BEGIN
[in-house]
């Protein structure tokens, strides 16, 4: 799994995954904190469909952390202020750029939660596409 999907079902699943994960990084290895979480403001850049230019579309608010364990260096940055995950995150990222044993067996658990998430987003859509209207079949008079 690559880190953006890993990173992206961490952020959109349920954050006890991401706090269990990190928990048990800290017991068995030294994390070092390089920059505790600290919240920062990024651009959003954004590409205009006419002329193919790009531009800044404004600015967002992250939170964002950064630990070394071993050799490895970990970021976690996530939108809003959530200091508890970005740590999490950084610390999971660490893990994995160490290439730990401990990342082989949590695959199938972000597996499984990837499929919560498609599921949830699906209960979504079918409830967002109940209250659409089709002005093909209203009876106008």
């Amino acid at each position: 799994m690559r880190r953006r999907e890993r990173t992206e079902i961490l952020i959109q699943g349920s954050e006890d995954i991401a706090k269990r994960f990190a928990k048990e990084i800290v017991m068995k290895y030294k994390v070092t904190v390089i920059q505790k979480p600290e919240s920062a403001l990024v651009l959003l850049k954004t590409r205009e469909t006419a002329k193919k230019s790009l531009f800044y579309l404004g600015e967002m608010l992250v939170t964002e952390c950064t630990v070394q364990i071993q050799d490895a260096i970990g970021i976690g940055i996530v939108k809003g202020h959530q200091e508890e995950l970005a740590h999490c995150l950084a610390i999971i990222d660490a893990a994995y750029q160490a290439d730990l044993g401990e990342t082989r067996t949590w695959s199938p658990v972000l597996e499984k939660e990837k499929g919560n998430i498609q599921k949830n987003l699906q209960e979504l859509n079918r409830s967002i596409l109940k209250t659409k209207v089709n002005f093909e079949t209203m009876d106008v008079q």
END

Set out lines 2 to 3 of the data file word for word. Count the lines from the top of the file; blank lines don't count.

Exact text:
């Protein structure tokens, strides 16, 4: 799994995954904190469909952390202020750029939660596409 999907079902699943994960990084290895979480403001850049230019579309608010364990260096940055995950995150990222044993067996658990998430987003859509209207079949008079 690559880190953006890993990173992206961490952020959109349920954050006890991401706090269990990190928990048990800290017991068995030294994390070092390089920059505790600290919240920062990024651009959003954004590409205009006419002329193919790009531009800044404004600015967002992250939170964002950064630990070394071993050799490895970990970021976690996530939108809003959530200091508890970005740590999490950084610390999971660490893990994995160490290439730990401990990342082989949590695959199938972000597996499984990837499929919560498609599921949830699906209960979504079918409830967002109940209250659409089709002005093909209203009876106008």
């Amino acid at each position: 799994m690559r880190r953006r999907e890993r990173t992206e079902i961490l952020i959109q699943g349920s954050e006890d995954i991401a706090k269990r994960f990190a928990k048990e990084i800290v017991m068995k290895y030294k994390v070092t904190v390089i920059q505790k979480p600290e919240s920062a403001l990024v651009l959003l850049k954004t590409r205009e469909t006419a002329k193919k230019s790009l531009f800044y579309l404004g600015e967002m608010l992250v939170t964002e952390c950064t630990v070394q364990i071993q050799d490895a260096i970990g970021i976690g940055i996530v939108k809003g202020h959530q200091e508890e995950l970005a740590h999490c995150l950084a610390i999971i990222d660490a893990a994995y750029q160490a290439d730990l044993g401990e990342t082989r067996t949590w695959s199938p658990v972000l597996e499984k939660e990837k499929g919560n998430i498609q599921k949830n987003l699906q209960e979504l859509n079918r409830s967002i596409l109940k209250t659409k209207v089709n002005f093909e079949t209203m009876d106008v008079q």